Keshav P. Dahal, Uday Sankar Das, Folkard Asch:
Effects of Salinity on Tiller and Leaf Number, Leaf Appearance Rate, and Leaf Duration in Rice


University of Bonn, Plant Nutrition in the Tropics and Subtropics, Germany

Salinity effects on leaves observed in field trials, are generally reported by identifying the youngest fully developed leaf and relating to any other leaf starting from here. In Studies under controlled conditions leaf positions are identified and numbered by appearance. However, those studies generally concentrate on young seedlings without additional tillers. Hence, in field trials including sequential samplings of different leaf levels, the identification of the leaf position according to the developmental sequence is virtually impossible. The issue is further complicated when control plants are to be compared with stressed plants. The leaf appearance rate of rice plants subjected to salt stress is likely to differ from non stressed plants, as is the duration of physiological activity of individual leaf positions. We studied appearance rate and life cycle of individual tillers and leaves in two irrigated rice varieties differing in salinity resistance grown in hydroponic culture in a greenhouse. Treatments comprised two salinity (0 and 60 mmol NaCl) and in combination three potassium treatments (20, 40 and 80 ppm). Tiller number and leaf number was reduced in all salinity treatments for both varieties. Higher potassium concentration in the culture solution resulted in larger leaf area and higher tiller number in the control treatments as compared to lower potassium concentrations. Salinity increased senescence rate of individual leaves and shortened significantly the physiologically active period. We developed a rating system for leaf senescence to accurately describe the development stage of any individual leaf independent of the treatment. Results on the effects of salinity on leaf appearance rate and leaf duration will be discussed.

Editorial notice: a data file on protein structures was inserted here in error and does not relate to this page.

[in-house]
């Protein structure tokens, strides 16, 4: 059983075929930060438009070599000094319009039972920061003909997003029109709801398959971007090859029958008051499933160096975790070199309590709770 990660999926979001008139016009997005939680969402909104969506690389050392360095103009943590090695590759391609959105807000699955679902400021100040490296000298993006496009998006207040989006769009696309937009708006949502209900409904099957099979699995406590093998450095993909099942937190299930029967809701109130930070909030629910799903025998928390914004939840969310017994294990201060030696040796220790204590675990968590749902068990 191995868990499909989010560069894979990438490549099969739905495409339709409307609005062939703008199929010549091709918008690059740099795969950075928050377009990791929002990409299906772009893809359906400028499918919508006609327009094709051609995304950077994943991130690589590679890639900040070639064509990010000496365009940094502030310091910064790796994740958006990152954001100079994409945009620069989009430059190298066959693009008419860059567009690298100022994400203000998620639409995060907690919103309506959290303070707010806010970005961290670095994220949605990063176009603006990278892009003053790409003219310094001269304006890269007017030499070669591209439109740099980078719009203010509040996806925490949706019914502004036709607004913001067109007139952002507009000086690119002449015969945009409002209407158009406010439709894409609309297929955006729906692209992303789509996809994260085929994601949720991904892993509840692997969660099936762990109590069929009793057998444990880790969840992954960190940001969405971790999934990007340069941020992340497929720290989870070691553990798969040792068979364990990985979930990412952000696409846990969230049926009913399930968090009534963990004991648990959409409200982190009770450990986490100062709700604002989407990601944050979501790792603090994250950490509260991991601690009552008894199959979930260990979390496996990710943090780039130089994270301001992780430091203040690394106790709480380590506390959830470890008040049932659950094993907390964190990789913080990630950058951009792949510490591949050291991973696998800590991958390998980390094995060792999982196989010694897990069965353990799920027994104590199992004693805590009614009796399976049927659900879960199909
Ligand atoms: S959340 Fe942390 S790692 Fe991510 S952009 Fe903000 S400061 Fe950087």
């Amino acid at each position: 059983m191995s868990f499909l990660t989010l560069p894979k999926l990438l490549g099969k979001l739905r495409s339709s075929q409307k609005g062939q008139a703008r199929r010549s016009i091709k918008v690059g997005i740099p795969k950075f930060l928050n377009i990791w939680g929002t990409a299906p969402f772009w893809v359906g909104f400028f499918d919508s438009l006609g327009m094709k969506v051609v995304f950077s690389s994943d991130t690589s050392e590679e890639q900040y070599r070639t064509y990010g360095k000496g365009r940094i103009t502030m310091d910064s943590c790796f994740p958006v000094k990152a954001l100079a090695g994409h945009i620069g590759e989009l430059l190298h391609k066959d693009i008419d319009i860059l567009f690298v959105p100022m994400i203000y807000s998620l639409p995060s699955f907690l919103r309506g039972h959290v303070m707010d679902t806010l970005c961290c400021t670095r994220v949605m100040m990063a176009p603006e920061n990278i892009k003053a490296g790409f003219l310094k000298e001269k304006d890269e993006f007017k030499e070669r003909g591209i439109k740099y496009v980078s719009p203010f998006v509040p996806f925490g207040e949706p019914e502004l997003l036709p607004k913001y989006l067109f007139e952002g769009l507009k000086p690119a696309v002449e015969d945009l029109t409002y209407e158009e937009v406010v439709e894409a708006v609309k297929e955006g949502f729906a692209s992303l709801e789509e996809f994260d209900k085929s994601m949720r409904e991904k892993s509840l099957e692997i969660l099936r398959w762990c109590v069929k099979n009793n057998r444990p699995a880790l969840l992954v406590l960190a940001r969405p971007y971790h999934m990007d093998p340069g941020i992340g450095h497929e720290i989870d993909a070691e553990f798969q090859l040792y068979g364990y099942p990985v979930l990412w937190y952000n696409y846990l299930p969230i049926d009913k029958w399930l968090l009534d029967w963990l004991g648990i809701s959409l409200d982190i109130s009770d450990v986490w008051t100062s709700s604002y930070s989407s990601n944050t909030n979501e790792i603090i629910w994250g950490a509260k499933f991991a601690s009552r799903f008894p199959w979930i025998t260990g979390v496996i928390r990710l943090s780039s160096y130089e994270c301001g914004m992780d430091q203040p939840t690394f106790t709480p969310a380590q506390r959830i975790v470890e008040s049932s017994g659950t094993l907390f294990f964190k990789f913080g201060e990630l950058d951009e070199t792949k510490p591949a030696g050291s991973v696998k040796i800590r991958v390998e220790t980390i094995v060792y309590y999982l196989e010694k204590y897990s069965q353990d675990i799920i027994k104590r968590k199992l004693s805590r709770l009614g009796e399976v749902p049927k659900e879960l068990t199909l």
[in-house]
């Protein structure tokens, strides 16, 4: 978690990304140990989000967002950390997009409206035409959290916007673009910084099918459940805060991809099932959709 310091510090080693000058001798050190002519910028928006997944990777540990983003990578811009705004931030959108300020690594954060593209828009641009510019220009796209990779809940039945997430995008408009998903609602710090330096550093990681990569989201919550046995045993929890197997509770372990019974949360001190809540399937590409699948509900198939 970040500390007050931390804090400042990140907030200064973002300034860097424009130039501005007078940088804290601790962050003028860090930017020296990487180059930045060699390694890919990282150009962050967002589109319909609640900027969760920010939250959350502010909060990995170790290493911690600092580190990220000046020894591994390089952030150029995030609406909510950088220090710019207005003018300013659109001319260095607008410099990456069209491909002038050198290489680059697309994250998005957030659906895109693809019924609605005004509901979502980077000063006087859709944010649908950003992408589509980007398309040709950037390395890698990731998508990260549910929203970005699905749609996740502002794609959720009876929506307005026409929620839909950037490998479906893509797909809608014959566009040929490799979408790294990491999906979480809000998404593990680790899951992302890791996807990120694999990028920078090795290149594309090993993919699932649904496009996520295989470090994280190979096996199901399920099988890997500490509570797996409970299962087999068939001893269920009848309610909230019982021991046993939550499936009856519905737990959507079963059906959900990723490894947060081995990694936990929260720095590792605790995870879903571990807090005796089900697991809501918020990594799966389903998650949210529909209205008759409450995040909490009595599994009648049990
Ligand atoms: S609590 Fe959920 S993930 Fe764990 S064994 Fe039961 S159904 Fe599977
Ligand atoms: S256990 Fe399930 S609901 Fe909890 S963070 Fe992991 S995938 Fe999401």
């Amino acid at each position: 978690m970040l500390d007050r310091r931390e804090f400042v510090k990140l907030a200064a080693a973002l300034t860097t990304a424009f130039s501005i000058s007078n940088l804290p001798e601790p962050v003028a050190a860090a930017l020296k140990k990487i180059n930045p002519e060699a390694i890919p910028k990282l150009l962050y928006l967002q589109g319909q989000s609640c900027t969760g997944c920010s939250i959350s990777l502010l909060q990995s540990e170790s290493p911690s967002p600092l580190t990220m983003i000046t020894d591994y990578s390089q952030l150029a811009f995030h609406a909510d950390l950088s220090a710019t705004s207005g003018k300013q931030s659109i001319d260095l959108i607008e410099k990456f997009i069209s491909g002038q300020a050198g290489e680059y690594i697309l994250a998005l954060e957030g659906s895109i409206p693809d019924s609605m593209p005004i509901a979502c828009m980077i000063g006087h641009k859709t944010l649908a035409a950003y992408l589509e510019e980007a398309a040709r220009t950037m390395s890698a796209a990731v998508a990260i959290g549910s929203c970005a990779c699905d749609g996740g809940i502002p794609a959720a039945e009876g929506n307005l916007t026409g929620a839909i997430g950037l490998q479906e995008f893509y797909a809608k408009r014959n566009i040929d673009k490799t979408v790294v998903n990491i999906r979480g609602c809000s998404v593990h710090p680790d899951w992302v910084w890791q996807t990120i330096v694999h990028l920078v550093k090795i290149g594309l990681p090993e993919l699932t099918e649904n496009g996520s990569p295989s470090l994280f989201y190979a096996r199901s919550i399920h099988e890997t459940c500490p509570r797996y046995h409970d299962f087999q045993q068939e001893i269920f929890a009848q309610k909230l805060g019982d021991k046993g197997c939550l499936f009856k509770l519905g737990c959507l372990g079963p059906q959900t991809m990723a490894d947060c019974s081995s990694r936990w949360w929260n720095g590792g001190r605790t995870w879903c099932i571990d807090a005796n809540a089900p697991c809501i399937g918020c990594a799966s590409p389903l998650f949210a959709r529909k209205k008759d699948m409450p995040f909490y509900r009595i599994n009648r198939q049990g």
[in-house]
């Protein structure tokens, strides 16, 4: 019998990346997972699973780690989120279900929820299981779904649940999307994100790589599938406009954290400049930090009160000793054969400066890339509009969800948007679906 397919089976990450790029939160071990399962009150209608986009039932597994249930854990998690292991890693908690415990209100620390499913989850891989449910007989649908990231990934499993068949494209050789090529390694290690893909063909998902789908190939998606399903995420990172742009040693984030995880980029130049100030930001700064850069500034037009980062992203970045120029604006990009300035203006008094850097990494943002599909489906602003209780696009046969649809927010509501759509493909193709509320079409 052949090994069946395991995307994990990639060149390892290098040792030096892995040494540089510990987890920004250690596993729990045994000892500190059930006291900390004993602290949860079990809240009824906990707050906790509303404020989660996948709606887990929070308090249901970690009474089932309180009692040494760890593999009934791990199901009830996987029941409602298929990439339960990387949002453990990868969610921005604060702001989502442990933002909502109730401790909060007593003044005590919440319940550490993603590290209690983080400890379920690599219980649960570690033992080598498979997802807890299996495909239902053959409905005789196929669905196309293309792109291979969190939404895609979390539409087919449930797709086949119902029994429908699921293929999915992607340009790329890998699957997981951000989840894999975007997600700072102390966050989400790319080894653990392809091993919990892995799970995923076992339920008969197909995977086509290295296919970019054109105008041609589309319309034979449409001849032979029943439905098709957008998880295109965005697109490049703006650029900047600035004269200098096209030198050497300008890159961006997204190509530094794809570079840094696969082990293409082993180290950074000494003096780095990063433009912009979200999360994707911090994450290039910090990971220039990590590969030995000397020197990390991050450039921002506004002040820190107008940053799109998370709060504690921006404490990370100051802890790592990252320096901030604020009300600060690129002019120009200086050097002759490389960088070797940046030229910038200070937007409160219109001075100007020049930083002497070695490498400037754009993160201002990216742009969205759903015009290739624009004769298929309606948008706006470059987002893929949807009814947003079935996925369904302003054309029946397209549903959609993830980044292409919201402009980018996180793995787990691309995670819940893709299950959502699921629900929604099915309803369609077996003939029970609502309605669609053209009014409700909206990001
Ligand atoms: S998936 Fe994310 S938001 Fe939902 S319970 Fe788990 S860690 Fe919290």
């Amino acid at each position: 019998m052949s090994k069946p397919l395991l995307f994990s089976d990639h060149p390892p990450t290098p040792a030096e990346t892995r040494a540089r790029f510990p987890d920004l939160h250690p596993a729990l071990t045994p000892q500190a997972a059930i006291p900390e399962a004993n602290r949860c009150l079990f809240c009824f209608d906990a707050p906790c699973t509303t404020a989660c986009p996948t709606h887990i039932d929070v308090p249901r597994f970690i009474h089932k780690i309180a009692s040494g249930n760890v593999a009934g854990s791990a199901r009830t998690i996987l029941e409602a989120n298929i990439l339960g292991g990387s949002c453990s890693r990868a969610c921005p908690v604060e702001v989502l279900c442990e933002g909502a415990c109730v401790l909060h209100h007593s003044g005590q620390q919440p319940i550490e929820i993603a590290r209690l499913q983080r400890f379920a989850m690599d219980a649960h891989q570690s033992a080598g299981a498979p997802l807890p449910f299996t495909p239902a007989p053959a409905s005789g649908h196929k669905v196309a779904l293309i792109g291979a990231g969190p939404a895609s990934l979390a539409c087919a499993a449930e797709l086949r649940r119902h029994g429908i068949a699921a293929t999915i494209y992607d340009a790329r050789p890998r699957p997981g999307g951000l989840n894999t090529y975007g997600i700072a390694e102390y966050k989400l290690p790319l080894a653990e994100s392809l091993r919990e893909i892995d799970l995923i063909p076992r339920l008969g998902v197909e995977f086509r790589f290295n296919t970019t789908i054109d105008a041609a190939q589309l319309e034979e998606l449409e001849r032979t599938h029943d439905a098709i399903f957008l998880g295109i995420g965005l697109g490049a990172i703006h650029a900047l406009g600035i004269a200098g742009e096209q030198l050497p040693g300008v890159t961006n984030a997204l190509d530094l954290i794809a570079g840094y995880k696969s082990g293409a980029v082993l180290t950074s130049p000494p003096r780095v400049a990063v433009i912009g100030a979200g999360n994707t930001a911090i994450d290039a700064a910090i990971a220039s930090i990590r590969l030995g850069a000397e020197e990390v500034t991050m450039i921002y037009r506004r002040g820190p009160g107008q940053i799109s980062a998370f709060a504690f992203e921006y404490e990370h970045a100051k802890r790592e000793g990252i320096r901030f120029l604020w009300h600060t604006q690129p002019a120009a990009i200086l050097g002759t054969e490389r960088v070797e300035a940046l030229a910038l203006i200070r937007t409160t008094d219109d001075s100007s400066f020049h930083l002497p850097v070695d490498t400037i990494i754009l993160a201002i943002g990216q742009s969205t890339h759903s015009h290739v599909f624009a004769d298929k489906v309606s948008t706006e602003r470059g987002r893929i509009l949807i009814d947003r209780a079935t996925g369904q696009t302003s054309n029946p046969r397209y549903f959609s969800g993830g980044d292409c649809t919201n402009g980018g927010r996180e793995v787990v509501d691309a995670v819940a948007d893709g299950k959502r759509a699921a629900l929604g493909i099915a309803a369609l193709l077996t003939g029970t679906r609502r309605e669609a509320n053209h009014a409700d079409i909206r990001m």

Keywords: Leaf development, leaf senescence, potassium nutrition, salt stress, tillering patterns


Contact Address: Folkard Asch, University of Bonn, Plant Nutrition in the Tropics and Subtropics, Karlrobert Kreiten Straße 13, 53115 Bonn, Germany, e-mail:
Andreas Deininger, 2003